A future powered by renewables: making this a reality in 2022
COP26 in Glasgow marked a step forward in global efforts to address climate change, with countries committing to ending coal investments and scaling up renewable energy sources.
However, questions have already been raised about what businesses and the UK government need to do in 2022 to deliver these commitments.
Without significant action this year, we can wave the pledges made at COP26 goodbye. The UK government has already committed to cutting emissions by 78% compared with 1990 levels by 2035, with all electricity coming from renewable energy sources. But what needs to happen this year to enact impactful change and keep our climate goals alive?
We caught up with Moixa’s founder Simon Daniel, who shared his thoughts on the key elements businesses and the government need to deliver their climate goals.
How can technology help the UK meet its net zero emissions target faster?
Our climate is changing around us faster than predicted. From more frequent storms to unprecedented heatwaves and other extreme weather events, we’re feeling the impacts of this climate emergency. In order to slow the rate and limit the amount of global warming, countries worldwide must considerably reduce the emissions linked to human activities. Currently, global actions are adding around 11 billion metric tons of carbon dioxide to the atmosphere each year, increasing the urgency of meeting the 1.5C warming target.
Technology, such as artificial intelligence (AI), plays a critical role in combating climate change, especially within the energy industry. To meet our net zero goals, we must develop new methods for more renewable energy to power our economies and decarbonise our energy supply. However, adding renewable energy to the grid does come with a greater risk of unpredictability. AI is a vital tool for counteracting the intermittent nature of renewable energy and enhancing the reliability and resiliency of the grid.
By making home batteries work smarter through AI, distributed energy resources (like smart batteries) can be aggregated into virtual power plants (VPPs) to deliver flexibility services and keep the grid in balance. By providing grid services, we will eventually be able to displace the fossil fuel plants that have historically met these needs, creating a new flexible energy system powered by renewable energy.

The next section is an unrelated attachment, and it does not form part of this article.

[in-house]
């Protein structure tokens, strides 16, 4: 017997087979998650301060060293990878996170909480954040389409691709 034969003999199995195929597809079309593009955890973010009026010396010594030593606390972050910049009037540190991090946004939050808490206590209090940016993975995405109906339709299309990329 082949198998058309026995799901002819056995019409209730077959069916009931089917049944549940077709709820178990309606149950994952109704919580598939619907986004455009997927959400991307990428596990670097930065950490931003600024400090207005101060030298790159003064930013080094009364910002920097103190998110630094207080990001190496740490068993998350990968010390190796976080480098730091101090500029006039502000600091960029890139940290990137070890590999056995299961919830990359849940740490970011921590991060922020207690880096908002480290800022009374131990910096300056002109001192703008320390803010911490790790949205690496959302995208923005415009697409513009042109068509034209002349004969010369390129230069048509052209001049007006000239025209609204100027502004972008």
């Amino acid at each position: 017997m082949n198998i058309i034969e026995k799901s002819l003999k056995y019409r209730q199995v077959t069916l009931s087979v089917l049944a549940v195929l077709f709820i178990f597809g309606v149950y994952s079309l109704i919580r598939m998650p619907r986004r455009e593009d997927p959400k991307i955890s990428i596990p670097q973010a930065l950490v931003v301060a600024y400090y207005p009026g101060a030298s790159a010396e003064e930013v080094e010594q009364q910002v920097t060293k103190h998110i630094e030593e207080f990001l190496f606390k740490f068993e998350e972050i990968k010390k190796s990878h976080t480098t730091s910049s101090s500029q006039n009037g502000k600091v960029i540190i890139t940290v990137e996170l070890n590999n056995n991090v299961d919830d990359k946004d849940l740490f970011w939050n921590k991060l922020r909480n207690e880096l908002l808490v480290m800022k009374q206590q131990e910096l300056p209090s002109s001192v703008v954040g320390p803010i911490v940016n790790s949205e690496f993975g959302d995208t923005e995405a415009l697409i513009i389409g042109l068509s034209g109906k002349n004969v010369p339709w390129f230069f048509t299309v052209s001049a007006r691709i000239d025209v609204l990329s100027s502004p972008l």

What else can be done to further reduce emissions and hold businesses accountable for their environmental impact?
Alongside AI technology, there needs to be a robust climate reporting system in place (such as Science Based Targets) to ensure that companies commit to their sustainability pledges and limit corporate greenwashing.
The UK became the first G20 country to make it mandatory for Britain’s largest businesses – public companies, banks and insurers with over 500 employees – to disclose their climate-related financial information from April 2022. Companies will need to consider the risks and opportunities they face due to climate change and set out their emission reduction plans and sustainability credentials.
This is definitely a critical step to support the greening of the UK economy. However, if businesses aren’t incentivised to commit to plans to cut their own emissions, then the government must step in to make this mandatory for all, especially for those with a larger carbon footprint. Businesses must put climate change at the heart of their activities and decision making, and a structured climate reporting system in place will be vital to achieving this.
How do we ensure we are all aligned in the move to greener energy?
At this year’s COP, there were several talks to end the use of oil and gas, with many countries worldwide supporting a new alliance to end new oil and gas extractions. However, senior leaders across the oil and gas sector were not directly present, which impacted the ability to commit to any real change.
In order to move to a more sustainable world, we need to have everyone at the table and recognise that everyone has a role to play in the fight against climate change. We must have more actionable conversations on the shift from our current energy system – which is overly reliant on fossil fuels – to a new system powered by renewable energy. We need to properly consider how – and if – gas and carbon capture can work in this transition.
It’s crucial that businesses and the government go beyond pledges and begin taking steps to prevent further damage to the planet. Focusing on technology and AI’s role in decarbonising our grid, implementing robust climate reporting and ensuring everyone has a voice in this fight will be vital to enacting the necessary change.